Lobster 101

Trip Start Jul 26, 2008
Trip End Aug 03, 2008

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Flag of United States  , Maine
Thursday, July 31, 2008

For those of you who may be interested in the whole lobster thing, I have created this entry for some general information about fishing for lobster. (I also wanted to get it in print so that I didn't forget it myself!) This is information Wes and I learned by being on the lobster boat Monday.

*Each lobster boat/ fisherman must register to lobster fish. Any Maine resident can get a license to fish for lobster. The lobster fisherman must select a particular buoy color or combination of colors to mark his/ her pots. This is, of course, to keep the pots from being picked up by another boat. That buoy is also to be displayed on the boat. As we looked around the harbor, we could see so many different color combinations displayed.

*Lobster pots are broken down into two parts - the kitchen and the living room. The kitchen is where the bait is placed and where the lobster enters the pot going after the food. When lobsters sense they are in danger, they try to go up. The second part of the pot is accessed by a small ramp that goes up at an angle. This area is called the living room, because this is where it will "live" until the pot is pulled up to the surface.

*The lobster pots have a small hole in the living room side for small lobsters to escape. This is necessary for two reasons. First, the small lobsters will not be kept anyway and second, the large lobsters will attack and eat the smaller ones if they are not given a way to escape.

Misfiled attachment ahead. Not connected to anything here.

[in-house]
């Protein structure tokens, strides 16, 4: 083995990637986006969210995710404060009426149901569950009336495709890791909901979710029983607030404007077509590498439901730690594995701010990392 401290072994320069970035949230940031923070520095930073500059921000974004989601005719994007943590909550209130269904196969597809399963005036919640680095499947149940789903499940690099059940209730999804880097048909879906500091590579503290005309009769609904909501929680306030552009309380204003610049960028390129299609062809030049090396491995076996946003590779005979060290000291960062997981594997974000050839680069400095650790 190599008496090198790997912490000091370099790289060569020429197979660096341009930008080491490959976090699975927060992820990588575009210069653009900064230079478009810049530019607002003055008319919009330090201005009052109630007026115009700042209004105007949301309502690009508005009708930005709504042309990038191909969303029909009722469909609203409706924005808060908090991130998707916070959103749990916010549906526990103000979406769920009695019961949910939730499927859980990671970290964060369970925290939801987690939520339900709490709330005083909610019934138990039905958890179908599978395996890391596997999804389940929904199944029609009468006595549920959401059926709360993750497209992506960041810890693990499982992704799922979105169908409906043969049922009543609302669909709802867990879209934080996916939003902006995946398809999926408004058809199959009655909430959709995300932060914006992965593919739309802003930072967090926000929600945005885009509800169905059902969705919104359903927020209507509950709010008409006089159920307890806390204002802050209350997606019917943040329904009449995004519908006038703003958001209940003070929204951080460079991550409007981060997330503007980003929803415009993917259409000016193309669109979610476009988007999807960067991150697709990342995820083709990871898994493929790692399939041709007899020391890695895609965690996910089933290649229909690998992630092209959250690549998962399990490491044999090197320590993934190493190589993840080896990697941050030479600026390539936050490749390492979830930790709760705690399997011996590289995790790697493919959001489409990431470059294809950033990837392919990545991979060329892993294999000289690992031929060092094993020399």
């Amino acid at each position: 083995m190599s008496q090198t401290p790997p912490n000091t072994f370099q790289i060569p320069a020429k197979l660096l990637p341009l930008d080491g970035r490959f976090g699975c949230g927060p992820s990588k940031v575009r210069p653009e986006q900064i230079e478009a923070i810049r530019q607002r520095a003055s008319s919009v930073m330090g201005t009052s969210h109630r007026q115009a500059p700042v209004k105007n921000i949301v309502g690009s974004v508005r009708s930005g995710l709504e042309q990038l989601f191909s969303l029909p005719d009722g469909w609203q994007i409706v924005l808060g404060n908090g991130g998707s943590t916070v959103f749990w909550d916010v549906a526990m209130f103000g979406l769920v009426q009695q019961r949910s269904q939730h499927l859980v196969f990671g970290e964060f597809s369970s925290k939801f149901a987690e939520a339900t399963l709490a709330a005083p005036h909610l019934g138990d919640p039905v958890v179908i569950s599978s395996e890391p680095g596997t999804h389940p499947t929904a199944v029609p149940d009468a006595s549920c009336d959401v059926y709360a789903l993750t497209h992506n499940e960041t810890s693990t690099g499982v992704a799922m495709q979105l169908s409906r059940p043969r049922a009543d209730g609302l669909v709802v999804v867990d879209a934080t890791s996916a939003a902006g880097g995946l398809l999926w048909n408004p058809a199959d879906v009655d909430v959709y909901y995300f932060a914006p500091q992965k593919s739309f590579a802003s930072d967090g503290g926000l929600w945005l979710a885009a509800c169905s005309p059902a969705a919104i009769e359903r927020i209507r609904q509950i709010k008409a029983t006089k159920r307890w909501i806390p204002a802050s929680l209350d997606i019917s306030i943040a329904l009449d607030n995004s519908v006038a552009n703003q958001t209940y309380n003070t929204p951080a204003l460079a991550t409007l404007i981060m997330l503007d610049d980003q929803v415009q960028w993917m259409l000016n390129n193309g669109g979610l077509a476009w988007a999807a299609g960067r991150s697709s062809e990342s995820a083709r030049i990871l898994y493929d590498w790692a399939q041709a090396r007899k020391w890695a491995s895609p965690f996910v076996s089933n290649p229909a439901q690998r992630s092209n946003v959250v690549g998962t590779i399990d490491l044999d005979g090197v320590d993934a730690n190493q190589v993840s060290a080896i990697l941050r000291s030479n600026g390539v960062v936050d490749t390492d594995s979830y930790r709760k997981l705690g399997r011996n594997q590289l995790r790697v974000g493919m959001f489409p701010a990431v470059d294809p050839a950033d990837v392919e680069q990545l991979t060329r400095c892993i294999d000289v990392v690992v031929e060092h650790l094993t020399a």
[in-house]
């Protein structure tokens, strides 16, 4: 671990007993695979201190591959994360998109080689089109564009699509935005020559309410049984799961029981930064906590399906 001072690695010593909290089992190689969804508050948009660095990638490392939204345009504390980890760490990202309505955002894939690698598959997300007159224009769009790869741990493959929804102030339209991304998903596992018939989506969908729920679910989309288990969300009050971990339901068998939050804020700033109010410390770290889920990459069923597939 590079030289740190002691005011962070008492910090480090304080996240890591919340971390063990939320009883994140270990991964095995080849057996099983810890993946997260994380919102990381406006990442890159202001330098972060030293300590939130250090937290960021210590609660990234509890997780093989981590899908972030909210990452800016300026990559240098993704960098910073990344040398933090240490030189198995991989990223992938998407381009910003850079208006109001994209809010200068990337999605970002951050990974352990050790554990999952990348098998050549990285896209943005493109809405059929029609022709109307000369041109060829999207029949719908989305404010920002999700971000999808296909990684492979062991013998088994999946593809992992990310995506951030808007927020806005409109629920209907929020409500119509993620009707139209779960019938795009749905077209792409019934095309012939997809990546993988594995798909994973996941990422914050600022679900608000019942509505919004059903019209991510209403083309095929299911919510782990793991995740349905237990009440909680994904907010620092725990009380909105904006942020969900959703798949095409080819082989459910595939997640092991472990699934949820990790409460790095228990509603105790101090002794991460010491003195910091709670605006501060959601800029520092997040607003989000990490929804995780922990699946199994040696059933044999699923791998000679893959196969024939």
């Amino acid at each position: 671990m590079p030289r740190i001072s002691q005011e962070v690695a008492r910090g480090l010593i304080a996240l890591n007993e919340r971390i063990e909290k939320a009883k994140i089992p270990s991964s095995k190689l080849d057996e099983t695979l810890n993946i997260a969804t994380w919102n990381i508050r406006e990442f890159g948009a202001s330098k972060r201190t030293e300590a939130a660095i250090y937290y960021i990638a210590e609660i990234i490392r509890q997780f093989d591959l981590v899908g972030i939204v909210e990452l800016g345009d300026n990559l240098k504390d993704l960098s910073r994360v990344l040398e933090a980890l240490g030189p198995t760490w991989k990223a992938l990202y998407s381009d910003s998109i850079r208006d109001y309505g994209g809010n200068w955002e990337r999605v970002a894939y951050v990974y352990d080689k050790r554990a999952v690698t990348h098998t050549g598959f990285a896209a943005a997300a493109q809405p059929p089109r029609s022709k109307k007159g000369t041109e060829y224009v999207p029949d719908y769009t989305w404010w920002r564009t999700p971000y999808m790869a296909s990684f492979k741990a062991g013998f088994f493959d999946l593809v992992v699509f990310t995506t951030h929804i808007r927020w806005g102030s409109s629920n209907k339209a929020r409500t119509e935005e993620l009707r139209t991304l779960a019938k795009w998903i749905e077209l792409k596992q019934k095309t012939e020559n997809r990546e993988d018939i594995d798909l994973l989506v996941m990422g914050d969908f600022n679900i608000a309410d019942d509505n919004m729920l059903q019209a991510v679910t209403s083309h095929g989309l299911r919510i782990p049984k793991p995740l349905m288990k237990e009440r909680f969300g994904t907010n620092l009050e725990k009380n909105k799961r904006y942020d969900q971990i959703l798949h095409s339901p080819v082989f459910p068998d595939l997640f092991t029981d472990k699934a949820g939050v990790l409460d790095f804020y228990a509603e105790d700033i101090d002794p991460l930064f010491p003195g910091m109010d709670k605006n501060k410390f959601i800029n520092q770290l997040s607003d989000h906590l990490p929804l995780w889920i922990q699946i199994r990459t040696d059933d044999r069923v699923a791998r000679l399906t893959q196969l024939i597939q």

*Lobsters are cannabalistic. They have no problem eating their own species. When you see lobsters in tanks, you will notice that they have bands around their claws. We think that this is simply because we need to be protected from the claws. However, the lobsters need to be protected from each other as well.

*As mentioned in the blog earlier this week, lobsters are not as plentiful as they once were. The pots may have 1-2 keepable lobsters in them; some may have none.

*Lobsters used to be considered commoner, slave, and prisoner food. Prisoners eventually revolted against being fed lobster so much. There is actually a law recorded in Maine that says prisoners cannot be served lobster more than three times a week.

*Right now, Maine is in the process of changing from hard-shell to soft-shell lobster season. Lobsters (I'm not sure if it is all) shed their outer shells to reveal a softer shell. They will actually fill in the soft shells with more meat as their shell starts to harden again. The soft-shell lobster meat is actually sweeter and more tender, but you will not get as much meat in a soft-shell lobster as you would a hard-shell lobster for the reason mentioned above.

*A person can put a lobster to sleep by standing it on its head and rubbing the area right behind its eyes. No kidding - look at the picture!

I have attached some additional pictures from our lobster boat trip for your enjoyment. Wes held all kinds of icky sea creatures, including a starfish, sea urchin, and sea cucumber. I took pictures. :-)
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